[gmx-users] AMBER atom type for Hydroxamate moeity

Maik Goette mgoette at mpi-bpc.mpg.de
Thu Nov 30 14:52:18 CET 2006

Maybe, one could also think about calculating the RESP charges via QM, 
e.g. with Gaussian...Further parameters, like force-constants and 
dihedrals could also be evaluated...

But what's against an expensive random number generator?
I fear I'm doing this with FEP all day long...;)

Raja: We are (mostly) not doing LEGO here. You should inform yourself 
about the theoretic parts in general. Then you would see, that LEGOing a 
molecule can't be feasible....I suggest e.g. Leach, Molecular Modelling, 
Section 3: Empirical force field models.
There you can find lots of information about what MD in general resembles.

Best regards

Maik Goette, Dipl. Biol.
Max Planck Institute for Biophysical Chemistry
Theoretical & computational biophysics department
Am Fassberg 11
37077 Goettingen
Tel.  : ++49 551 201 2310
Fax   : ++49 551 201 2302
Email : mgoette[at]mpi-bpc.mpg.de
WWW   : http://www.mpibpc.gwdg.de/groups/grubmueller/

Mark Abraham wrote:
> raja wrote:
>> Dear gmxions,
>> I am writing a topology for a ligand using AMBER99 force field
>> convention. The ligand contains the hydroxamate group, for your quick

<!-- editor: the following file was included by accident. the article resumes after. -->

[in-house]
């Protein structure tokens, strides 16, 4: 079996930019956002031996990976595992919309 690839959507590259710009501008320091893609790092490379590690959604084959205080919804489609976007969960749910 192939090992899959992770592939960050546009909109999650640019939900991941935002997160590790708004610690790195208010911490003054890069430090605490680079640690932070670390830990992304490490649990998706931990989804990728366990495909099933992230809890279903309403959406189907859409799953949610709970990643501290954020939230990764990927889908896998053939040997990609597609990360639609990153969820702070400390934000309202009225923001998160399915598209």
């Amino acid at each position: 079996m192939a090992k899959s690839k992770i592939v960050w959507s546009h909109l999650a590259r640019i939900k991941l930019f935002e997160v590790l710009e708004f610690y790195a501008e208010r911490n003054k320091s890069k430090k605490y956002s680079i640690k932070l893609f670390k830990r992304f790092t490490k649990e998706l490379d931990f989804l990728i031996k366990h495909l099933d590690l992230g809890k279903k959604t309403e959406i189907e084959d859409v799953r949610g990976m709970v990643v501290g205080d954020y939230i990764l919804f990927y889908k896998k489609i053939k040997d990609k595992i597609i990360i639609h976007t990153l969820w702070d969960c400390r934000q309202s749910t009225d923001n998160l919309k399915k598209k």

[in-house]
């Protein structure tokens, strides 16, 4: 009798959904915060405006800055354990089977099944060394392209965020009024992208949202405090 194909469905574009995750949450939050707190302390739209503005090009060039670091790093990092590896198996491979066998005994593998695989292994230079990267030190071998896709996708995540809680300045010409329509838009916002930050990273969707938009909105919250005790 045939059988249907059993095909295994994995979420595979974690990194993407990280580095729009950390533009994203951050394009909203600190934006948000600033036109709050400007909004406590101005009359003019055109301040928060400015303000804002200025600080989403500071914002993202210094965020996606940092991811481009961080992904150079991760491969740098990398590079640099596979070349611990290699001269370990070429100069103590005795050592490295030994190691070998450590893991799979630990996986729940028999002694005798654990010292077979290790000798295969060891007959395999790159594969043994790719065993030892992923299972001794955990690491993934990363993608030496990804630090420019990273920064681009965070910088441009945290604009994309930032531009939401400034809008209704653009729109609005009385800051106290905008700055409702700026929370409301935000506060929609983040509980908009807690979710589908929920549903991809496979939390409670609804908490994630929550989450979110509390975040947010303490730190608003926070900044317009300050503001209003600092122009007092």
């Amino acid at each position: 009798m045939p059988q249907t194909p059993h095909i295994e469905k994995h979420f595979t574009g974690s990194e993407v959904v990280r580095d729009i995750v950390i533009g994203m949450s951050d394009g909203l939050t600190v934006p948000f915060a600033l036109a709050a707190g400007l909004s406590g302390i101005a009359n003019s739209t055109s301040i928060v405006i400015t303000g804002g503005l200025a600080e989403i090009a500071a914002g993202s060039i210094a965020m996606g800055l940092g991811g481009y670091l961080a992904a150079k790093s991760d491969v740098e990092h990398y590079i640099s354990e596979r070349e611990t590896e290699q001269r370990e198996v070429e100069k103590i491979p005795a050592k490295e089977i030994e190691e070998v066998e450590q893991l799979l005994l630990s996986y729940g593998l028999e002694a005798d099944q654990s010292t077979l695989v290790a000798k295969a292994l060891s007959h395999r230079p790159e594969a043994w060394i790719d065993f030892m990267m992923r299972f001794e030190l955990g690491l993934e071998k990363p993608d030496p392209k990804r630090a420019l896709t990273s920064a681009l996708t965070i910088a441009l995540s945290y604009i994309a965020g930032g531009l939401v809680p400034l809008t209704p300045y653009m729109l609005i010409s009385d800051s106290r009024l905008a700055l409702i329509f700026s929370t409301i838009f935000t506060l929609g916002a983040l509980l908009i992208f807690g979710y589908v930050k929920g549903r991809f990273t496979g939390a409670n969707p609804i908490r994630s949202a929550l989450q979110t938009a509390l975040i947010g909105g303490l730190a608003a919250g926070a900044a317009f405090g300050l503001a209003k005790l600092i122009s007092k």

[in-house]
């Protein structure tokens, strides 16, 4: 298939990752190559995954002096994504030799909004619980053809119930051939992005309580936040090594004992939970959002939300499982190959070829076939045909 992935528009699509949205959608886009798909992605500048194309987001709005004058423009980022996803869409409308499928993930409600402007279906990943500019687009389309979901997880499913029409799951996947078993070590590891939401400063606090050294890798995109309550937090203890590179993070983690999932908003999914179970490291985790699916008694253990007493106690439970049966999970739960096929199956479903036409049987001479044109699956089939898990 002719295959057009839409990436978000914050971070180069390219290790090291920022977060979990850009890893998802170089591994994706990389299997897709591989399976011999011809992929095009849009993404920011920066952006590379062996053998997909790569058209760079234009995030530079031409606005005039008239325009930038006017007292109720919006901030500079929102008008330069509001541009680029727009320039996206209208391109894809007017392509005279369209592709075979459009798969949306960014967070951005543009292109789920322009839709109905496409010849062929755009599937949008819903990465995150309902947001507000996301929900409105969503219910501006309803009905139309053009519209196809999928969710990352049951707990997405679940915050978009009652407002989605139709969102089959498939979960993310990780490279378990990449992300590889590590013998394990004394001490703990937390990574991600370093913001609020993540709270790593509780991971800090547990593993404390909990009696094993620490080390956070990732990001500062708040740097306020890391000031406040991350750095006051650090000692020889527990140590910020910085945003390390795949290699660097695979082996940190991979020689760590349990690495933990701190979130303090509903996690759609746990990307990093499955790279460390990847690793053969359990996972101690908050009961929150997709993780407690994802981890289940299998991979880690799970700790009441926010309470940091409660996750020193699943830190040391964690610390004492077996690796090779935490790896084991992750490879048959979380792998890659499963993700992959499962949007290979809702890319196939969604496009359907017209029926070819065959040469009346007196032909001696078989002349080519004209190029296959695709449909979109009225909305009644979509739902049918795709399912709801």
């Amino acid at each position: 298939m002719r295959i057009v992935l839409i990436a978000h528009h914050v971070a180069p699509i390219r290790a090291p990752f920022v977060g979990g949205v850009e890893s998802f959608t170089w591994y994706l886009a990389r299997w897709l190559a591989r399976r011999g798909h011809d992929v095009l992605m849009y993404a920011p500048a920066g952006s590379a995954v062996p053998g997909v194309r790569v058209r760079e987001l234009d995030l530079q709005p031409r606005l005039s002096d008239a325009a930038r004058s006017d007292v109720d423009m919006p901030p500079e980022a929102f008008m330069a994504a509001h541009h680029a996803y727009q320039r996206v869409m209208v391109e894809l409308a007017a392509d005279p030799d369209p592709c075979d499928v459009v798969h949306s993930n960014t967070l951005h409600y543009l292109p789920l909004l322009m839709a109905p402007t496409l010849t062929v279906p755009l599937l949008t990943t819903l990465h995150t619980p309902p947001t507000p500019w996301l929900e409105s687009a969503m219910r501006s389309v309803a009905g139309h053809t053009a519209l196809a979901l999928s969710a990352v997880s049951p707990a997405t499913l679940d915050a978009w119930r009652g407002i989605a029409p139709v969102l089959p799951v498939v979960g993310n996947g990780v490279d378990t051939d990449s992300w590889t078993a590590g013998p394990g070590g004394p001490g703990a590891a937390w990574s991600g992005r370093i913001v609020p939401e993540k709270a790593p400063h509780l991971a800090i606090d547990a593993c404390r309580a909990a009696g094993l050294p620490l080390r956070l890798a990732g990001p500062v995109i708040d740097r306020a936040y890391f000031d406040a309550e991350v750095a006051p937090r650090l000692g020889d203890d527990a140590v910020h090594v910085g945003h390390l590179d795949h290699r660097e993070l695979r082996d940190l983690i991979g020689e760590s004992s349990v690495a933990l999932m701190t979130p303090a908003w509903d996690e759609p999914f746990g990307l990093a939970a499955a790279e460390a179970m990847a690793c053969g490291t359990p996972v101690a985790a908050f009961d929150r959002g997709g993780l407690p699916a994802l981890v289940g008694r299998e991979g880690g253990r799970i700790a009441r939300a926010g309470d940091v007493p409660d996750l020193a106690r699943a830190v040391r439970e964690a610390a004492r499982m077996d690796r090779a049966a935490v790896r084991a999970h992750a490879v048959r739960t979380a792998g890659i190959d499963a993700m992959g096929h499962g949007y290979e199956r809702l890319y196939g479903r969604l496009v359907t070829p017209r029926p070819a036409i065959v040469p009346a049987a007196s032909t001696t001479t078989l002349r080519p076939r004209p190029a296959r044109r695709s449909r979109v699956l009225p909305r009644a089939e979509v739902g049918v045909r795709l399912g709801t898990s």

>> reference I have drawn it below
>>        O
>>  HO    ||
>>    \  /  \
>>     N
> Your N has an unsatisfied valence... what's missing? (Don't bother to 
> tell me, it doesn't matter)
>> Please let me know which atoms type in amber can be used for these
>> atoms.... Especially the Nitrogen atom in this group. Since I  am using
>> carbonyl group and hydroxyl group atoms types for oxygen (But I am not
>> sure of its validity). Please help me to chose appropriate atoms type. 
> Probably, none of them. Force fields are not magic numbers that can be 
> applied to all possible "types" of atoms. They are constructs designed 
> to be reliably applicable to fairly narrow sets of atom types under the 
> range of conditions they were parametrized with (also normally narrow). 
> You will see this when you read the paper that describes the development 
> process of this force field. Notwithstanding, people routinely abuse 
> them with gay abandon, probably on the bad advice of others, or their 
> own experience of the fairly good transferability of quantum-chemical 
> methods.
> Your only vaguely reliable course is to find a set of experimental data 
> consistent with those used for the development of the force field, work 
> out what new values you need to derive and to follow a process to 
> optimize those values to reproduce the experimental data. This process 
> is not for the inexperienced, or for the faint of heart.
> Otherwise, you'll have the usual expensive random number generator.
> Mark
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